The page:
Canadian judge skeptical about hearing $19-billion Ecuador lawsuit case – by Colin Perkel (Canadian Press – November 30, 2012)

TORONTO – An attempt by Ecuadorian villagers to have a Canadian court enforce a $19-billion judgment awarded in their country against multinational oil giant Chevron Corp. got off to a rocky start Thursday, with an Ontario judge openly skeptical about the proposition.

Ontario Superior Court Justice David Brown made no bones about his feelings as a lawyer for Chevron attempted to argue the villagers had no cause against subsidiary, Chevron Canada.

For one thing, Brown noted, an Ontario court should not even think about weighing in unless there had been a final judgment in the South American country and no one had persuaded him there was one.

“This is basic stuff, folks,” he said. “Why should an Ontario court stick its nose into a lawsuit where there is no final judgment?” Chevron Corp. lawyer Alan Mark, who had a rough time getting to his substantive submissions, conceded there was an appeal pending in Ecuador’s constitutional court.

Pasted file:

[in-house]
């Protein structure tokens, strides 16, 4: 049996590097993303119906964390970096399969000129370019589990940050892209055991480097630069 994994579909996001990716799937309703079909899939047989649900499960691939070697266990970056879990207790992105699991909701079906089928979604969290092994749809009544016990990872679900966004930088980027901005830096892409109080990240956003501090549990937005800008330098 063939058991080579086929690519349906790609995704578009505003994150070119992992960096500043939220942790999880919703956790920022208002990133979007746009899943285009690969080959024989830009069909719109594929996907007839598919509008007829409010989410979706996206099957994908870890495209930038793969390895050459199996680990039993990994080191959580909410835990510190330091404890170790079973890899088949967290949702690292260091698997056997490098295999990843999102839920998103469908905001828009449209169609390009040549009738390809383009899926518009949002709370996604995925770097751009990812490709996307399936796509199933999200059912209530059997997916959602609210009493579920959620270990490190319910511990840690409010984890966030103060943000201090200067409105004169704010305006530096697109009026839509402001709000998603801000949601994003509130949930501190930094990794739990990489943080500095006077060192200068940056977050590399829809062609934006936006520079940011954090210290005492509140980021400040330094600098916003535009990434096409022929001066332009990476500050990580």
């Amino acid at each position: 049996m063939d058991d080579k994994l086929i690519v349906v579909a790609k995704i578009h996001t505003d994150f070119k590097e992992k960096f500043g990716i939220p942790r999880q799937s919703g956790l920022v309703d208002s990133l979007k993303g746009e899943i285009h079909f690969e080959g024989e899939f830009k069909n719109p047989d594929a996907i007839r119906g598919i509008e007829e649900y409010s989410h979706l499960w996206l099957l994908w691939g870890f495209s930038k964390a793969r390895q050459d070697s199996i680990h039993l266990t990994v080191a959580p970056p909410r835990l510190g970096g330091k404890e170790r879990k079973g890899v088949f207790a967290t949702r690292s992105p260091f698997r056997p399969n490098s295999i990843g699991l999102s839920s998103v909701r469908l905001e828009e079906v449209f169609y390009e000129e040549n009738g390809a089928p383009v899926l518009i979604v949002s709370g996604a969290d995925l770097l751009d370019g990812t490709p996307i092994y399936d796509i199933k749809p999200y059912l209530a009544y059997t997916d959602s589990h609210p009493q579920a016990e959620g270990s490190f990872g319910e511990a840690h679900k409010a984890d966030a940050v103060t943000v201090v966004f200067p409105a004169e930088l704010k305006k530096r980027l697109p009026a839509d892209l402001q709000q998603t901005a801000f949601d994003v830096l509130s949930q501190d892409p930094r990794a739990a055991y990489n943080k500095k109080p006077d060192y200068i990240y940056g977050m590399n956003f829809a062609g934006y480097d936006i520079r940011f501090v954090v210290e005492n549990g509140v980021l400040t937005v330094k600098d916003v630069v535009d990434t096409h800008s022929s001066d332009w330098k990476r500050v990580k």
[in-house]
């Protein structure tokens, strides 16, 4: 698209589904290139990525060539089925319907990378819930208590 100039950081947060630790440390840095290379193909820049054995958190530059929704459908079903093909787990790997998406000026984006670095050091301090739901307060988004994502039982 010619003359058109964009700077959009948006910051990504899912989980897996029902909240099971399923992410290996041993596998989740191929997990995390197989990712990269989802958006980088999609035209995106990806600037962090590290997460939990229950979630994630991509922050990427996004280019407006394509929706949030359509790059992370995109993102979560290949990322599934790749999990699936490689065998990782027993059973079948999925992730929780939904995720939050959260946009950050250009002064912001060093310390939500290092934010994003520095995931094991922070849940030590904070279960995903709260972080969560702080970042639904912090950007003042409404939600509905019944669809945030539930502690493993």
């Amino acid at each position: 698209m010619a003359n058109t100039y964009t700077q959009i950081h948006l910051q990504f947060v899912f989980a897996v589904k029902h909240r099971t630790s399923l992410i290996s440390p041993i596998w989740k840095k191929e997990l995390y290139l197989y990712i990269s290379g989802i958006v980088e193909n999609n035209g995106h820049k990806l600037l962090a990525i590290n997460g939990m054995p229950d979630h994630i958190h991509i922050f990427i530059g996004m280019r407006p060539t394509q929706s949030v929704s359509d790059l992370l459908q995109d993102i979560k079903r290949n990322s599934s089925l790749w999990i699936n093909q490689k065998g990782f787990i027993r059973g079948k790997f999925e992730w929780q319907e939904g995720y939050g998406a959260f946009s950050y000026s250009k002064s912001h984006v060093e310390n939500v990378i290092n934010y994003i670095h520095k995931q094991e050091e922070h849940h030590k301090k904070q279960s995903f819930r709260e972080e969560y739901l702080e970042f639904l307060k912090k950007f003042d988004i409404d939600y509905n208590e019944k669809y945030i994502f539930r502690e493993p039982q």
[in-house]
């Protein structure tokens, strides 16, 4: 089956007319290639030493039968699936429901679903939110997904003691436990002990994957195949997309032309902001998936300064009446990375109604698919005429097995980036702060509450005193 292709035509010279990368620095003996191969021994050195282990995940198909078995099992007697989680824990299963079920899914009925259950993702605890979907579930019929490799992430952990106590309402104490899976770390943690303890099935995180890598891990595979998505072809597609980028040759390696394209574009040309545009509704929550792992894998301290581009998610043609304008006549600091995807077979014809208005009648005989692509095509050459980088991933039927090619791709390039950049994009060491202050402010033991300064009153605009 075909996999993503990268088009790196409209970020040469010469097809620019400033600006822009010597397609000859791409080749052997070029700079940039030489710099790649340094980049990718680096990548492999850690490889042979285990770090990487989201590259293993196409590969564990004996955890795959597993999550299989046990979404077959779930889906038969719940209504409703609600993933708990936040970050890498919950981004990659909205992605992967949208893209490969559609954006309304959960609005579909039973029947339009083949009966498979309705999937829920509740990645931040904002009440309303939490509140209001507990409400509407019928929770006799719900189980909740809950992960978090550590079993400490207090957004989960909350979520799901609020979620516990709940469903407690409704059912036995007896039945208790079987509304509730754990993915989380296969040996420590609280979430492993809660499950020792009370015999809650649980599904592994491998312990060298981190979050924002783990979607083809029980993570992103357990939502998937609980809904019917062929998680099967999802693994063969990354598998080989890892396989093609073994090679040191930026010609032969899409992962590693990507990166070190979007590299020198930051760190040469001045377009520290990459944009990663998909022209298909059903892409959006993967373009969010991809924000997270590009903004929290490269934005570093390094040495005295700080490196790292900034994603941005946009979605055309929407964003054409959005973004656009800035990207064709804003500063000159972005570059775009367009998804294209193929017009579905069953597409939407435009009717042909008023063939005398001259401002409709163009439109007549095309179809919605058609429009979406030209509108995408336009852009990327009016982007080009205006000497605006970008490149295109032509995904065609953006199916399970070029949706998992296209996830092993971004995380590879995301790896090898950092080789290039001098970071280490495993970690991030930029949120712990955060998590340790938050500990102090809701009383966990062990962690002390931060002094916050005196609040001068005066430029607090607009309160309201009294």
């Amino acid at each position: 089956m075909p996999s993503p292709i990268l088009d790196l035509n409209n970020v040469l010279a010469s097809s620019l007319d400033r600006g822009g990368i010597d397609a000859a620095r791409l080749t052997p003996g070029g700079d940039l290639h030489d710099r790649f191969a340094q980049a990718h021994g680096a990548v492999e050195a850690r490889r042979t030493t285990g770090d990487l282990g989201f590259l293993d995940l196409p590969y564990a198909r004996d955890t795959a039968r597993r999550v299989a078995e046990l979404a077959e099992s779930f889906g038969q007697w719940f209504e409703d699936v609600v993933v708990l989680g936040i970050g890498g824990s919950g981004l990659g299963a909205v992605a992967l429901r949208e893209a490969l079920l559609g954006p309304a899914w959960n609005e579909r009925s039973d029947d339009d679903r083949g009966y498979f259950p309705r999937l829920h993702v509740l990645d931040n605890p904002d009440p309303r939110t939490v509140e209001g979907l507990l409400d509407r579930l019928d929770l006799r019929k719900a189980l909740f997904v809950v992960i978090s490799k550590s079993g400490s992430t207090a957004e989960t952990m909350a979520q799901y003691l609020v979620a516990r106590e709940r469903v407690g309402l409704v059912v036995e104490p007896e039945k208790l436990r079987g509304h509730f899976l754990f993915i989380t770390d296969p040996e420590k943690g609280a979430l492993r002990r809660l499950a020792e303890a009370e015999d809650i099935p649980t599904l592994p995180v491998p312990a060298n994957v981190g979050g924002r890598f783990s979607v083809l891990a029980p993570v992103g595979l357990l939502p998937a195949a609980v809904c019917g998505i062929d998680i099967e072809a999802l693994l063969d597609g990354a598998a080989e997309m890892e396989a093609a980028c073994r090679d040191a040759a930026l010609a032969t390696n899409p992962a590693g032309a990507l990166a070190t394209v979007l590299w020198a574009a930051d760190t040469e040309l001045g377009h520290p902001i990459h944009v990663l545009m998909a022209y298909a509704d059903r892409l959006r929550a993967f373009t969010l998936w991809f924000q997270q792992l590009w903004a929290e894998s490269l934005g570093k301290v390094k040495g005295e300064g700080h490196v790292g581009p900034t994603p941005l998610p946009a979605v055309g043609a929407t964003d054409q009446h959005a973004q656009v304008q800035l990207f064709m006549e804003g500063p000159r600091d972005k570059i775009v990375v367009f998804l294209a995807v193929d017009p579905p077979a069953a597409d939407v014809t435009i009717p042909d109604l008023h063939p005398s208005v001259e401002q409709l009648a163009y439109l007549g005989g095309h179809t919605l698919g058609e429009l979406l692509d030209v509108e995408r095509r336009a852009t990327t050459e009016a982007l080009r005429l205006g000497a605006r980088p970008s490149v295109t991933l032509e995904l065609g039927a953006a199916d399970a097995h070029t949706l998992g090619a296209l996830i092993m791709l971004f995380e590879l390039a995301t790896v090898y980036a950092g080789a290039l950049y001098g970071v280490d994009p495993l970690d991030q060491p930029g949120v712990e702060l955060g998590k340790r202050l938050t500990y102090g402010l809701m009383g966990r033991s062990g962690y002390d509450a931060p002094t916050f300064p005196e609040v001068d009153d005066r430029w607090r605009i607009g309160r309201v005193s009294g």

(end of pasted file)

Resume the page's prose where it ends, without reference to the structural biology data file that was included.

That prompted Brown to retort, “I need to have evidence. I need to have argument. You can’t keep me in the dark on this.”

The award to the villagers was made in Ecuador for black sludge contamination of a rainforest between 1972 and 1990 by Texaco, which Chevron Corp. bought in 2001. Chevron Corp. maintains it won’t pay because it contends Texaco dealt with the problem before it was bought.

The villagers are pushing in the two-day hearing to have the judgment enforced in Canada. They argue Chevron Canada has billions of dollars worth of assets.

After filing suit in Canada this past May, the Ecuadorians launched similar legal actions in Argentina and Brazil. Earlier this month a judge in Argentina froze Chevron’s assets there until the $19 billion is collected.

Foreign judgments are enforceable in Canada as long as there is a “real and substantive connection” between the foreign jurisdiction and the subject matter of the claim, the Supreme Court of Canada has ruled.

However, Mark argued there is no link between Chevron Canada and the villagers, and so Ontario has no jurisdiction.

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